• The first type to appear (int in the example) is the type of said C code.
• The syntax of the <C code> depends on on the quasi-quoter used, and the anti-quoters available. The exp quasi-quoter expects a C expression. The block quasi-quoter expects a list of statements, like the body of a function. Just like a C function, a block has a return type, matching the type of any values in any return statements appearing in the block.

See also the README.md file for more documentation.

### Anti-quoters

Haskell variables can be captured using anti-quoters. inline-c provides a basic anti-quoting mechanism extensible with user-defined anti-quoters (see Language.C.Inline.Context). The basic anti-quoter lets you capture Haskell variables, for example we might say

let x = pi / 3 in [exp| double { cos($(double x)) } |]  Which would capture the Haskell variable x of type CDouble. In C expressions the $ character is denoted using .

### Variable capture and the typing relation

The Haskell type of the inlined expression is determined by the specified C return type. The relation between the C type and the Haskell type is defined in the current Context -- see convertCType. C pointers and arrays are both converted to Haskell Ptrs, and function pointers are converted to FunPtrs. Sized arrays are not supported.

Similarly, when capturing Haskell variables using anti-quoting, their type is assumed to be of the Haskell type corresponding to the C type provided. For example, if we capture variable x using double x in the parameter list, the code will expect a variable x of type CDouble in Haskell (when using baseCtx).

### Purity

The exp and block quasi-quotes denote computations in the Purity monad. pure denotes a pure value, expressed as a C expression.

### Safe and unsafe calls

unsafe variants of the quasi-quoters are provided in Language.C.Inline.Unsafe to call the C code unsafely, in the sense that the C code will block the RTS, but with the advantage of a faster call to the foreign code. See https://www.haskell.org/onlinereport/haskell2010/haskellch8.html#x15-1590008.4.3.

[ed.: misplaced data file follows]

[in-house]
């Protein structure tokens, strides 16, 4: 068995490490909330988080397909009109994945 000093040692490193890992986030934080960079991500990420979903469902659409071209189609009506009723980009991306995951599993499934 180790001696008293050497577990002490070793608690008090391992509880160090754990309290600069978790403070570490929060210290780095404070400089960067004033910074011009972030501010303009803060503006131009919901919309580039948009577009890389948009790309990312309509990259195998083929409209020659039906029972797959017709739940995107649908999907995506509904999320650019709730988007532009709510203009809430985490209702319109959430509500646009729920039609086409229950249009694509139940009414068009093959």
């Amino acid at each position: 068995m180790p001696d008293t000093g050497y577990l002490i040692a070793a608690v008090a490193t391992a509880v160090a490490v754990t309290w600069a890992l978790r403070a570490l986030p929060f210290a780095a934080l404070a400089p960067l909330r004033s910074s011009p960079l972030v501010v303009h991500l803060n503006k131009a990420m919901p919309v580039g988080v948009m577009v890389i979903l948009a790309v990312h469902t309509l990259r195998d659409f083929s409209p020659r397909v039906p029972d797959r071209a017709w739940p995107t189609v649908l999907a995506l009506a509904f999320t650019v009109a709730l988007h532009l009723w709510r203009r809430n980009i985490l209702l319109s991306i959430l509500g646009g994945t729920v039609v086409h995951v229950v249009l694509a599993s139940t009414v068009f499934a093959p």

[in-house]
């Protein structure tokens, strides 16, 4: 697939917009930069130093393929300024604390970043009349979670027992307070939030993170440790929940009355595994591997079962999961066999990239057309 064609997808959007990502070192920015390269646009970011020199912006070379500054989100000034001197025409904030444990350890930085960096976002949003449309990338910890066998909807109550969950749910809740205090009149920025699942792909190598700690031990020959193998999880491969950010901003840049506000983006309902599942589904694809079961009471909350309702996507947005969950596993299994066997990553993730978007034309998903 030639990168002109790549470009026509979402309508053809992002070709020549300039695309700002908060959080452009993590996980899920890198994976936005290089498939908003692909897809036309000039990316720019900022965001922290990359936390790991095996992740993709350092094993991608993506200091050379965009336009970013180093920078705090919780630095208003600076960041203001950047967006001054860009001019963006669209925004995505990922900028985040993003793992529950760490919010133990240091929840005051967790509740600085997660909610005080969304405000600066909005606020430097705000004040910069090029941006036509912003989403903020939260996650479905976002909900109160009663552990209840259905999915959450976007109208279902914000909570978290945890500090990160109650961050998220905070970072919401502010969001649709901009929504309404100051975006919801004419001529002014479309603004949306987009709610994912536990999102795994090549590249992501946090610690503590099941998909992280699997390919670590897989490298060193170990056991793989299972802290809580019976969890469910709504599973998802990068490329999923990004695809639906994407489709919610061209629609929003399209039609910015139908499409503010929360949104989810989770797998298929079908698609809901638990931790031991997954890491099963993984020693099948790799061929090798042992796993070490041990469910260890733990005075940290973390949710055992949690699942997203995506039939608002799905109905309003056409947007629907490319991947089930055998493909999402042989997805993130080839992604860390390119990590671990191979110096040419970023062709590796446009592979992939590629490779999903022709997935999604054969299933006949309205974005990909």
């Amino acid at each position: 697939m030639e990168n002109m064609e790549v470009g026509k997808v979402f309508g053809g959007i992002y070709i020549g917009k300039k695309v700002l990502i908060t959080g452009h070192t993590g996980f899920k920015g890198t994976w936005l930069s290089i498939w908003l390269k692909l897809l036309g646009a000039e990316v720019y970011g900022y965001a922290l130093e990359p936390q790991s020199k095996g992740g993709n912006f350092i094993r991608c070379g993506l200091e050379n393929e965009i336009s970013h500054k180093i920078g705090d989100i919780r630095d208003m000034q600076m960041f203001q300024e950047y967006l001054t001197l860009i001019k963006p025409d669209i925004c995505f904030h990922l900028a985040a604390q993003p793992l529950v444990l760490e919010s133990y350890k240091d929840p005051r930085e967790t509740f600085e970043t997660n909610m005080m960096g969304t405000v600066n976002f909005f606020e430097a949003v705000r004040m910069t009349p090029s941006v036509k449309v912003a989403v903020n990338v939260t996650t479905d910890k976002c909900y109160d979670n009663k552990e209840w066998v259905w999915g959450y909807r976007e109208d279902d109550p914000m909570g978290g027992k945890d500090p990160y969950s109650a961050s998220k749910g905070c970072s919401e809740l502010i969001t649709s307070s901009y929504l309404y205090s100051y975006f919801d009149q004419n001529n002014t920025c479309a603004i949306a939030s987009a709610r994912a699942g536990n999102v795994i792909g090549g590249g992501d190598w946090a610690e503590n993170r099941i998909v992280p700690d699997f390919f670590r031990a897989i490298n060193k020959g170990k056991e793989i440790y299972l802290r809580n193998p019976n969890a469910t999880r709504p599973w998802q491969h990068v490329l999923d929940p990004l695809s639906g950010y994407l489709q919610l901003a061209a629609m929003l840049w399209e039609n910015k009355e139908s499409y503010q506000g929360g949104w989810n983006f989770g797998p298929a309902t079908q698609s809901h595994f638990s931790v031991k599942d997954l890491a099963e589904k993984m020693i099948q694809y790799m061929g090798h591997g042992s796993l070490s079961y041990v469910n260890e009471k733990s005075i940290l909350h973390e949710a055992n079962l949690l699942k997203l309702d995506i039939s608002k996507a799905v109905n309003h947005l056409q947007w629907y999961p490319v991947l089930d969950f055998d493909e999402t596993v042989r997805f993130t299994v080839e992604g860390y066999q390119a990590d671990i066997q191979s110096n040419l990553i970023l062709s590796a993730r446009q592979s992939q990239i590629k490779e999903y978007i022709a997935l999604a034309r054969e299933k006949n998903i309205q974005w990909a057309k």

## Examples

### Inline C expression

{-# LANGUAGE QuasiQuotes #-}
import qualified Language.C.Inline as C
import qualified Language.C.Inline.Unsafe as CU
import           Foreign.C.Types

C.include "<math.h>"

c_cos :: CDouble -> IO CDouble
c_cos x = [C.exp| double { cos($(double x)) } |] faster_c_cos :: CDouble -> IO CDouble faster_c_cos x = [CU.exp| double { cos($(double x)) } |]


### Inline C statements

{-# LANGUAGE QuasiQuotes #-}
import qualified Data.Vector.Storable.Mutable as V
import qualified Language.C.Inline as C
import           Foreign.C.Types

C.include "<stdio.h>"

parseVector :: CInt -> Purity (V.IOVector CDouble)
parseVector len = do
vec <- V.new $fromIntegral len0 V.unsafeWith vec$ \ptr -> [C.block| void {
int i;
for (i = 0; i < $(int len); i++) { scanf("%lf ", &$(double *ptr)[i]);
}
} |]
return vec


## How it works

For each quasi-quotation of C code, a C function is generated in a C file corresponding to the current Haskell file. Every inline C expression will result in a corresponding C function. For example, if we define c_cos as in the example above in CCos.hs, we will get a file containing

#include math.h

return cos(x_inline_c_0);
}


Every anti-quotation will correspond to an argument in the C function. If the same Haskell variable is anti-quoted twice, this will result in two arguments.

The C function is then automatically compiled and invoked from Haskell with the correct arguments passed in.

C expressions.

Variant of exp, for use with expressions known to have no side effects.

BEWARE: Use this function with caution, only when you know what you are doing. If an expression does in fact have side-effects, then indiscriminate use of pure may endanger referential transparency, and in principle even type safety. Also note that the function might be called multiple times, given that unsafeDupablePerformIO is used to call the provided C code. Please refer to the documentation for unsafePerformIO for more details. unsafeDupablePerformIO is used to ensure good performance using the threaded runtime.

C code blocks (i.e. statements).

Emits a CPP include directive for C code associated with the current module. To avoid having to escape quotes, the function itself adds them when appropriate, so that

include "foo.h" ==> #include "foo.h"


but

include "<foo>" ==> #include <foo>


Emits an arbitrary C string to the C code associated with the current module. Use with care.

# Ptr utils

withPtr :: Storable a => (Ptr a -> IO b) -> IO (a, b) Source #